A. Steinhebel | Tacoma, WA United States | 07/22/2002
(5 out of 5 stars)
"For the record, I am not a huge fan of Anime. Maybe I am looking in the wrong places, but everytime I start to watch a series it ends up as mindless action or mindless comedy. I've only seen 2 that can truly be called intellectual. Serial Experiment: Lain was one. Neon Genesis Evangelion is the other.
I cannot say enough good about this series. It it quite simply the best piece of work to ever have been broadcast. Anywhere. Nothing to come out of America, nothing to come out of Japan, nothing anywhere can meet the sheer brilliance of the 26 episodes of this most disturbing, heartwarming, and beautiful anime.
Evangelion starts out simply enough. Ikari Shinji is a 14-year old boy who gets called upon to pilot a giant mecha, called an Evangelion. He, Rei, and Asuka are the three children that have the ability to pilot these machines. Simple enough, right? The first 3/4's of the series deals with the relationship between these 3 and the various leaders of NERV, the organization they work with. It is highly entertaining, beautifully drawn, and very engaging. Alot of the middle episodes are very light hearted, and nothing too fantastic, but enjoyable in their own right.
It is in the last quater of the series that it becomes brilliant. Shinji, Asuka, Rei, and Misato (one of the leaders of NERV) become very introspective. By this point their back stories and personalities are developed beyond any rational expectation. I don't want to spoil the moving experience of this anime, but let me just say that it is incredibly philosophical, psychological, and depressing.
Oh, and for the love of all that is holy, DO NOT listen to anyone who tells you not to watch the last 2 episodes. They are, simply put, fools. The last 2 episodes are jarring, disturbing and very hard to watch. They do not give perfect closer to the whole series (don't worry Plot [enthusiasts], End of Evangelion, due out in September ties up all the loose ends). But they made the series for me. You have to see it to believe it and I am not going to spoil it by saying anything more. Just trust that it is simply breathtaking..."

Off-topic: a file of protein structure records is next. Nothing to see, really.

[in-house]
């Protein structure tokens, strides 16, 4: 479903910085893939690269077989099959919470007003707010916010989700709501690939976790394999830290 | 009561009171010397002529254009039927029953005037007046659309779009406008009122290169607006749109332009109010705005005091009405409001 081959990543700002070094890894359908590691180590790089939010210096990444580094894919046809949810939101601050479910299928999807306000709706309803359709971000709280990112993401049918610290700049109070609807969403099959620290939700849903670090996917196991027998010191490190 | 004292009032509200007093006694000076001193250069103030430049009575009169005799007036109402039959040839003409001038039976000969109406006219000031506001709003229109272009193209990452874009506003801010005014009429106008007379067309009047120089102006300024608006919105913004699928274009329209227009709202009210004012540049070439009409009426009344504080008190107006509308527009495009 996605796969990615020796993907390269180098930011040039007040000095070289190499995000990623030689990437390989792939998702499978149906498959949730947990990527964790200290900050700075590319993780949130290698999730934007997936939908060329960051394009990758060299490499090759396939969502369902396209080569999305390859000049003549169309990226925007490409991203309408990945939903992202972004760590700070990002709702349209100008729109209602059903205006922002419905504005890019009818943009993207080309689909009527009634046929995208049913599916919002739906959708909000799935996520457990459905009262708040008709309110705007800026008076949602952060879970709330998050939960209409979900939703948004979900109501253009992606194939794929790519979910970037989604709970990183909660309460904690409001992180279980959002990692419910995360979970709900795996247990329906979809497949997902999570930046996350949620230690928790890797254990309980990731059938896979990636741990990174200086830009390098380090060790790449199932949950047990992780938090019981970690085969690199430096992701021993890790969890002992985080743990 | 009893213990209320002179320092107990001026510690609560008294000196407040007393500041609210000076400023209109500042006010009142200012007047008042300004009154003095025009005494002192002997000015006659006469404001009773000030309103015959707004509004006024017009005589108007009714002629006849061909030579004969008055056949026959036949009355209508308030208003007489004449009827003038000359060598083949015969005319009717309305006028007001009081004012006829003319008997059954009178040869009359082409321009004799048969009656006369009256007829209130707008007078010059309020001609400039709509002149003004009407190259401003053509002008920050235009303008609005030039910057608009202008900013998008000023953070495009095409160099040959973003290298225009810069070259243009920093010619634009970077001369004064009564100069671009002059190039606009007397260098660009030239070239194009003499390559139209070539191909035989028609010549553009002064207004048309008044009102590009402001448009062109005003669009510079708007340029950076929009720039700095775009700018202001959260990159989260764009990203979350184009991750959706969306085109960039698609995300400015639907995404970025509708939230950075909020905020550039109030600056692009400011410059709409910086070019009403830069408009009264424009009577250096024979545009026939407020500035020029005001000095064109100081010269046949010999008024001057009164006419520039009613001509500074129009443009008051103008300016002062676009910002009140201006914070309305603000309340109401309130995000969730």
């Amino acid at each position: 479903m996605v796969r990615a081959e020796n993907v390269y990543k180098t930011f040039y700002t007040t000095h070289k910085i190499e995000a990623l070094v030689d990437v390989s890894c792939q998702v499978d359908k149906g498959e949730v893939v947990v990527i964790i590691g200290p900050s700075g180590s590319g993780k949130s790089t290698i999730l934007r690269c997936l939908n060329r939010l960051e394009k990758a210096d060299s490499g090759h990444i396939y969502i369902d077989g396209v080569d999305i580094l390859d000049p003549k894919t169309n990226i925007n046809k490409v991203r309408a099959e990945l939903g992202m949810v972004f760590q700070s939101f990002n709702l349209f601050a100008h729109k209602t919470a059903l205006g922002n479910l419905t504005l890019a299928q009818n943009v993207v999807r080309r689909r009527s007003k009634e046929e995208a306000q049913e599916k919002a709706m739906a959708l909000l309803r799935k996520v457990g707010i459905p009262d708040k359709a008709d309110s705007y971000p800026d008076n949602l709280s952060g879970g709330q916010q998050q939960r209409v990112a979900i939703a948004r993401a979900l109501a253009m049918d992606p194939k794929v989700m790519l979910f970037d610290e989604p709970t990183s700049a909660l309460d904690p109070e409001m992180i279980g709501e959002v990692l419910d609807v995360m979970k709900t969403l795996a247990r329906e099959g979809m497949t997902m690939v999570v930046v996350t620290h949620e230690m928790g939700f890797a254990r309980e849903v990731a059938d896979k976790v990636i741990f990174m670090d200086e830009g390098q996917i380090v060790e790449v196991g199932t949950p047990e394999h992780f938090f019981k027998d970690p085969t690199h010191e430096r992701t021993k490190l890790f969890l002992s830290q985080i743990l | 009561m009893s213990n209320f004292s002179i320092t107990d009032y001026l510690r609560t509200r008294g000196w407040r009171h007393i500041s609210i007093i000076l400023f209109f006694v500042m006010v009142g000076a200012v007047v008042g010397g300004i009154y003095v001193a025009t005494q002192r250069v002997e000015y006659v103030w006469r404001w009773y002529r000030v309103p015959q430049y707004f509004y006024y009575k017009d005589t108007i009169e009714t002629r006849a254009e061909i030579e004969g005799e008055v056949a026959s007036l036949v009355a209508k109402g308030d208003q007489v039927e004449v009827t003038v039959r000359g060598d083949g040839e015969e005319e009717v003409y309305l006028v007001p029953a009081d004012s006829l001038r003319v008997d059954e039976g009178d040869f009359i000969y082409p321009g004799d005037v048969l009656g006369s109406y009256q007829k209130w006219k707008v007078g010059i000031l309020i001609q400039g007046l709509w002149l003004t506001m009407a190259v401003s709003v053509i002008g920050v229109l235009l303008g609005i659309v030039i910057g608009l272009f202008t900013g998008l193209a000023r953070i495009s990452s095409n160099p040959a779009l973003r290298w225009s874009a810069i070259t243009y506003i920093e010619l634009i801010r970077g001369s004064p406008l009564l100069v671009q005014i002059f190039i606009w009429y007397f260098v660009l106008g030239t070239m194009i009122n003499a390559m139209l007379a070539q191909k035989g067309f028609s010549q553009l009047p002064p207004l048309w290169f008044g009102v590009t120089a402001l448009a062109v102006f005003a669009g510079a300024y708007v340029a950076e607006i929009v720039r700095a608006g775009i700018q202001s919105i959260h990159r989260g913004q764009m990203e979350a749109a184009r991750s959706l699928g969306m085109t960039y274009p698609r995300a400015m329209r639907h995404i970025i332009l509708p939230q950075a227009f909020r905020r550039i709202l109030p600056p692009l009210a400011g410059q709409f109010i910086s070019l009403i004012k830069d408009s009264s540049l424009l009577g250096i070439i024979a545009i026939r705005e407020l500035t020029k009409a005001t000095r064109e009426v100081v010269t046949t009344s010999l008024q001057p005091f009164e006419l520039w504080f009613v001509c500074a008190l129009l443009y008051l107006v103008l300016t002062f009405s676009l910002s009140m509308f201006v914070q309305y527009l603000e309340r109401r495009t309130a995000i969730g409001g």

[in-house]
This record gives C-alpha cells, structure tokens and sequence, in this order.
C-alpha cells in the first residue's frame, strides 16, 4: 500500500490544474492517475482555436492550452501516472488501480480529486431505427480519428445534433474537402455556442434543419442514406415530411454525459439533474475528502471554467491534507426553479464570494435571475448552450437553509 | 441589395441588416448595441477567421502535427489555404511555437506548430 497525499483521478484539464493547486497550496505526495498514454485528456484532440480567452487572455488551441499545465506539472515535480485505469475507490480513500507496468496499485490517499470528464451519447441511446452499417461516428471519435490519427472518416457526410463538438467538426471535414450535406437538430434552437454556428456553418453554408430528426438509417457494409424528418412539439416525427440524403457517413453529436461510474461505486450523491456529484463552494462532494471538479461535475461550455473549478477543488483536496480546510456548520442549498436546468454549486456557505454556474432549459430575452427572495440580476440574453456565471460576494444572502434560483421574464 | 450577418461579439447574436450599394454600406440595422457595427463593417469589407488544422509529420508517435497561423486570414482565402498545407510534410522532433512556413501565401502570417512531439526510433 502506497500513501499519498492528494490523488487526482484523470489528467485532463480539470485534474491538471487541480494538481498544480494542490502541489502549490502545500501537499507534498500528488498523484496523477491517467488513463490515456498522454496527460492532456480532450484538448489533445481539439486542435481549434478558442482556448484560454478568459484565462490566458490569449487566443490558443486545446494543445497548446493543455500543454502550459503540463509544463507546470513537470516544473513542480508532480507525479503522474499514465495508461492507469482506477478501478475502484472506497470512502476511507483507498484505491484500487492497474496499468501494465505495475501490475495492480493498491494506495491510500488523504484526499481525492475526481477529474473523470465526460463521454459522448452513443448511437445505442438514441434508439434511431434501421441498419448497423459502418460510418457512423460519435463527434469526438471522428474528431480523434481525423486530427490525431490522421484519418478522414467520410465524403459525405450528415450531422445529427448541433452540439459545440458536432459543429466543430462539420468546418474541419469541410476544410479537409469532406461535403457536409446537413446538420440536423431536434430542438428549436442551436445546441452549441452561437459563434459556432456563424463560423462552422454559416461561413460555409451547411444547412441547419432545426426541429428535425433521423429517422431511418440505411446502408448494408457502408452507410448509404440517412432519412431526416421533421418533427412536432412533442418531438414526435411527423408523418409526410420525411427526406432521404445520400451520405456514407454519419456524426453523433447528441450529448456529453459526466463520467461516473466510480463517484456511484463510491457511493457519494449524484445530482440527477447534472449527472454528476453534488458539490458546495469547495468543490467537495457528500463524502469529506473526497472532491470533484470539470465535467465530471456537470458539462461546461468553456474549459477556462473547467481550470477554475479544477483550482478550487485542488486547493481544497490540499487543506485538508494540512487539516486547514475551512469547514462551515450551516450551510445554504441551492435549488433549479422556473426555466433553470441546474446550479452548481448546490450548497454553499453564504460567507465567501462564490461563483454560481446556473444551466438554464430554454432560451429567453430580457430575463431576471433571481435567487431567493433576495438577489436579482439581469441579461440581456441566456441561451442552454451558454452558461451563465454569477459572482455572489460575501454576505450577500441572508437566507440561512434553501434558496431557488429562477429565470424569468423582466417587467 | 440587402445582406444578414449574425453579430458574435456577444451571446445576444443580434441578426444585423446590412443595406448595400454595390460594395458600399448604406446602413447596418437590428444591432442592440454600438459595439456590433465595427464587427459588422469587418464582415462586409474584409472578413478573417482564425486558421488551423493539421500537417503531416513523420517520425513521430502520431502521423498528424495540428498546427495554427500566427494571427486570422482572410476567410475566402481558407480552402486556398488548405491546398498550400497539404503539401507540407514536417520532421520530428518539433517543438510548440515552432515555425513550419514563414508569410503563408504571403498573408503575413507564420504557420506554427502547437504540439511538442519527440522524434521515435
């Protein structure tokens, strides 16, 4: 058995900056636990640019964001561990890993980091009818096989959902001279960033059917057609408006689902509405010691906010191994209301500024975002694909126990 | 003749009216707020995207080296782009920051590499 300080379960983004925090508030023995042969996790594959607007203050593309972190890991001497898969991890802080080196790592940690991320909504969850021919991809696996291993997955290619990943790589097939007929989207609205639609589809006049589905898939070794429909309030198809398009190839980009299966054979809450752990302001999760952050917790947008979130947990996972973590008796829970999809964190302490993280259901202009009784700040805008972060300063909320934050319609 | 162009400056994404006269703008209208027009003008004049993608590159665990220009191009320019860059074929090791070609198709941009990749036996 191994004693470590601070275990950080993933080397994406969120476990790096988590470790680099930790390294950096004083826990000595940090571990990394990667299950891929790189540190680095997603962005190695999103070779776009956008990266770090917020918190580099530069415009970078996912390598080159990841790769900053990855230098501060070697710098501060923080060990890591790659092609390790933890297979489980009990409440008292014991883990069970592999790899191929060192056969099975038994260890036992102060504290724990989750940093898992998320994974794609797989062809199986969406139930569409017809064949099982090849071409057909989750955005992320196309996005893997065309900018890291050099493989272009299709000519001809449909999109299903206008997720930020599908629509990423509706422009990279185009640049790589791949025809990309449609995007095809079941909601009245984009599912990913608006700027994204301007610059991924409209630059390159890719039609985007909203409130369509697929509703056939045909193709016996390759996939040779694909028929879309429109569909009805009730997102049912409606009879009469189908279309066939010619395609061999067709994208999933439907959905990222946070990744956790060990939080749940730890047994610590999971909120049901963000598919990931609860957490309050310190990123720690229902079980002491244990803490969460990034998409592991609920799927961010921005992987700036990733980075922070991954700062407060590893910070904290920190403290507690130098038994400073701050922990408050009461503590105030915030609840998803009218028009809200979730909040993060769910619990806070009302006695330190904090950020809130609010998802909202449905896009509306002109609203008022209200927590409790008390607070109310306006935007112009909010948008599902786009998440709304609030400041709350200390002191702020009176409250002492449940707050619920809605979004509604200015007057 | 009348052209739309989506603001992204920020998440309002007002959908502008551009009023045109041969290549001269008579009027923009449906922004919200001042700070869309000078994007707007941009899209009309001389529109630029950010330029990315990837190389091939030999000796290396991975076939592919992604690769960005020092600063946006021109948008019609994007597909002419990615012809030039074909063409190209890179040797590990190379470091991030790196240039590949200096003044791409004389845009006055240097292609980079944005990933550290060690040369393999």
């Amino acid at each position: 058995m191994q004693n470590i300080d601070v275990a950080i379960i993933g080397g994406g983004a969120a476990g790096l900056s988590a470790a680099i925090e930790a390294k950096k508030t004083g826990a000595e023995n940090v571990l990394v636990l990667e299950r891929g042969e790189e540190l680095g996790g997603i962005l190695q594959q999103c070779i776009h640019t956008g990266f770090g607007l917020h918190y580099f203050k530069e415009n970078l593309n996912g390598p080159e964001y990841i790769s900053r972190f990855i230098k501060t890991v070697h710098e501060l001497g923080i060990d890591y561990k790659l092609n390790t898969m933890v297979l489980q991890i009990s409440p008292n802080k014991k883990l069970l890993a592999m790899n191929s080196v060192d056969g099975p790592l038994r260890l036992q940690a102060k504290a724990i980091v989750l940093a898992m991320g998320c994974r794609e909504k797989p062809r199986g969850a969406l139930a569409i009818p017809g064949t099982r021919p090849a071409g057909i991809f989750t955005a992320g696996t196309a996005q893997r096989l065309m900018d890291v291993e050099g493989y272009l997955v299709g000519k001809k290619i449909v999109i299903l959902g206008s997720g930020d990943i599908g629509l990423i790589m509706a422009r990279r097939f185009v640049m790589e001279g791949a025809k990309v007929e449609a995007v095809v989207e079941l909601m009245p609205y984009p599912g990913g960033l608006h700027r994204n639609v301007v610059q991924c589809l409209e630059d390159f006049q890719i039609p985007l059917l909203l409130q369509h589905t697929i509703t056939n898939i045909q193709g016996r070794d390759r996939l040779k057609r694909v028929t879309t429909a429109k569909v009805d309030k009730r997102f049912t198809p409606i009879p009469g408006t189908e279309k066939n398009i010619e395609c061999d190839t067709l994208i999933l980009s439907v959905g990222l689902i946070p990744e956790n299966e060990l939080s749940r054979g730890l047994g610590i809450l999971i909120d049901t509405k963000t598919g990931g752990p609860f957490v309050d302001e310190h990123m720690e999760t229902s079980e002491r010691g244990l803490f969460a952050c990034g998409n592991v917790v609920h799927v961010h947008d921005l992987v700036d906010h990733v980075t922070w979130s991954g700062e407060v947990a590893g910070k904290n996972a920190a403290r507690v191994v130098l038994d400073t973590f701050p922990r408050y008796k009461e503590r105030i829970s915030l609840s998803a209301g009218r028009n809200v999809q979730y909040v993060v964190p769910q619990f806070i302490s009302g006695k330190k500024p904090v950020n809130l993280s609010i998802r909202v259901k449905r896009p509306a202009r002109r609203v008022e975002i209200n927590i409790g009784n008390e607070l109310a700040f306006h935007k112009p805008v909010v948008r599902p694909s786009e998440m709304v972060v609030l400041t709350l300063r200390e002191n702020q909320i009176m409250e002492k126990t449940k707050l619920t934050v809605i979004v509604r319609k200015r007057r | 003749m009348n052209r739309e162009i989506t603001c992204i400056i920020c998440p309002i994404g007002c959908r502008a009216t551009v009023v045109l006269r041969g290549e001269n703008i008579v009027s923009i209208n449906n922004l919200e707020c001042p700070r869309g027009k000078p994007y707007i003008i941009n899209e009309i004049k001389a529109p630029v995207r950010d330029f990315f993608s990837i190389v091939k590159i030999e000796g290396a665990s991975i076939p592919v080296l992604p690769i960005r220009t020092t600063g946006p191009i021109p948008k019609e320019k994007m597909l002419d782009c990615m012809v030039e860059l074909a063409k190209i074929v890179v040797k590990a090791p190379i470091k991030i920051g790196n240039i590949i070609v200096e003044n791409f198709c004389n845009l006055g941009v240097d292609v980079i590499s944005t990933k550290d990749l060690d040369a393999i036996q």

Wonderful anime, horrible distributor
Global engineer | Cranberry Township, PA USA | 04/17/2002
(4 out of 5 stars)
"What can I say that hasn't been said about the Evangelion series? I'll spare you the rant and just tell you about the dvd collection. First of all, I really dislike ADV Films, and one of the main reasons is for what this set could have been if they had only spent a little more money. Gainax, the studio that created eva, gave ADV films the chance to get the digital masters of the series complete with the directors cuts of episodes 21-24 (the directors cuts were extra footage added into episodes 21-24 when the box set was released in Japan), but instead they opted(more than likely to save money) to just buy the rights to what was broadcasted on television. They didn't even do the transfer right as the picture in some points in the series was very jumpy(they somewhat coorected this later on, and in the box set there was a very noticible fix on DVD 1). Then they claim that DVD 1 was "re-mastered", and by re-mastered they mean they fixed the spine to match up with the other ones and got rid of the annoying layover which they never should have put in to begin with. Finally, the fact that the series spawns 8 discs just shows where their main concern is, their pocketbook. Bandai has released many great 26 show anime series on a mere 6 discs(not to mention with many more extras and much better production quality). Overall, I still recommend you pick up this great series at a VERY reasonable(thank you amazon.com) price! Just write letters to ADV! (And by the way, appearently I'm not the only one ADV is upsetting, GAINAX recently cut all ties with them, so no more ADV distributed GAINAX anime! Hooray!)"